Manipulating an aggregation rule under ordinally fuzzy preferences

Abstract

It is well known that many aggregation rules are manipulable through strategic behaviour. Typically, the aggregation rules considered in the literature are social choice correspondences. In this paper the aggregation rules of interest are social welfare functions (SWFs). We investigate the problem of constructing a SWF that is non-manipulable. In this context, individuals attempt to manipulate a social ordering as opposed to a social choice. Using techniques from an ordinal version of fuzzy set theory, we introduce a class of ordinally fuzzy binary relations of which exact binary relations are a special case. Operating within this family enables us to prove an impossibility theorem. This theorem states that all non-manipulable SWFs are dictatorial, provided that they are not constant. This theorem uses a weaker transitivity condition than the one in Perote-Peña and Piggins (J Math Econ 43:564–580, 2007), and the ordinal framework we employ is more general than the cardinal setting used there. We conclude by considering several ways of circumventing this impossibility theorem.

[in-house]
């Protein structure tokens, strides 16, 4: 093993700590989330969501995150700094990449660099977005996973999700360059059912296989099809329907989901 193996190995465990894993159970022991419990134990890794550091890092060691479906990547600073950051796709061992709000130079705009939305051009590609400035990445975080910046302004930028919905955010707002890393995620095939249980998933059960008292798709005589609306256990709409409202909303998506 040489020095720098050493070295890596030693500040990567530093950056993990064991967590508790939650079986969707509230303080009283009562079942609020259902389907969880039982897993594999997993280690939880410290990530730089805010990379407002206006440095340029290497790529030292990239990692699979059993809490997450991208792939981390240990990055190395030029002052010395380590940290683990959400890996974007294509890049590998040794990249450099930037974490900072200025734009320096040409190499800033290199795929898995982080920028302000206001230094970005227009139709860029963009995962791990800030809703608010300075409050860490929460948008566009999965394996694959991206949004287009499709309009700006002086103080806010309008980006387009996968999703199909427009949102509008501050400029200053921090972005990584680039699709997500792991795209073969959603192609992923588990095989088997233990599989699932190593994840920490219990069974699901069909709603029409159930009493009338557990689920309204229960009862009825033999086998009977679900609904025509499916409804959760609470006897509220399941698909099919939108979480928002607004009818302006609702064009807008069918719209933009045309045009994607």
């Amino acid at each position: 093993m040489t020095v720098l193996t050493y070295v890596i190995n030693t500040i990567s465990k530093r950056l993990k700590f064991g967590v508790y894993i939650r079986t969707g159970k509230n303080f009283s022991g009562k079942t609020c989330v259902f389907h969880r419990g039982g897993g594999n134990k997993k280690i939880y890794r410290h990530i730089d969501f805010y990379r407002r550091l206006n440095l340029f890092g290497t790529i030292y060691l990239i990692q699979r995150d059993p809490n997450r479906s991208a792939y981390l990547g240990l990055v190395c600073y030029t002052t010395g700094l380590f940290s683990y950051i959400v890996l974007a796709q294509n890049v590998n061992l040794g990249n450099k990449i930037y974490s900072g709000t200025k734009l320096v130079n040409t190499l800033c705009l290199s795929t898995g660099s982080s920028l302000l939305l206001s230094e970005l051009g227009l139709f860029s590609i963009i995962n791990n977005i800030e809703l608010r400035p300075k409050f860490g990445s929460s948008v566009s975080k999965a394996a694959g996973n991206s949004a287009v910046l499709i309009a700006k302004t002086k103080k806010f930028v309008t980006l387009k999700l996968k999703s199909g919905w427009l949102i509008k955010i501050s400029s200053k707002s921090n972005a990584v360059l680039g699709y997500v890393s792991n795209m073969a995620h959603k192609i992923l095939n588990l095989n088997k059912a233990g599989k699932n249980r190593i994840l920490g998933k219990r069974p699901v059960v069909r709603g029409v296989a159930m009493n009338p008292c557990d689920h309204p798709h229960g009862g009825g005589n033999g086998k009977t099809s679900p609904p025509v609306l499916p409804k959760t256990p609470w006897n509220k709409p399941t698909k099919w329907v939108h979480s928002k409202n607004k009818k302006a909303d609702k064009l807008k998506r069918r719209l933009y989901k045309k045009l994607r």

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Correspondence to Ashley Piggins.

Additional information

We are grateful to seminar participants at NUI Galway, King’s College London, Universität Osnabrück, Queen’s University Belfast and PET 08 for comments and suggestions. In addition, we would like to thank Nick Baigent, James Jordan, Christian List, Andrew McLennan, Vincent Merlin, Maurice Salles and two anonymous referees for a number of helpful remarks. Financial support from the Spanish Ministry of Science and Innovation through Feder grant SEJ2007-67580-C02-02, the NUI Galway Millennium Fund and the Irish Research Council for the Humanities and Social Sciences is gratefully acknowledged.

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Duddy, C., Perote-Peña, J. & Piggins, A. Manipulating an aggregation rule under ordinally fuzzy preferences. Soc Choice Welf 34, 411–428 (2010). https://doi.org/10.1007/s00355-009-0405-5

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Keywords

  • Social Choice
  • Social Preference
  • Social Welfare Function
  • Aggregation Rule
  • Social Choice Function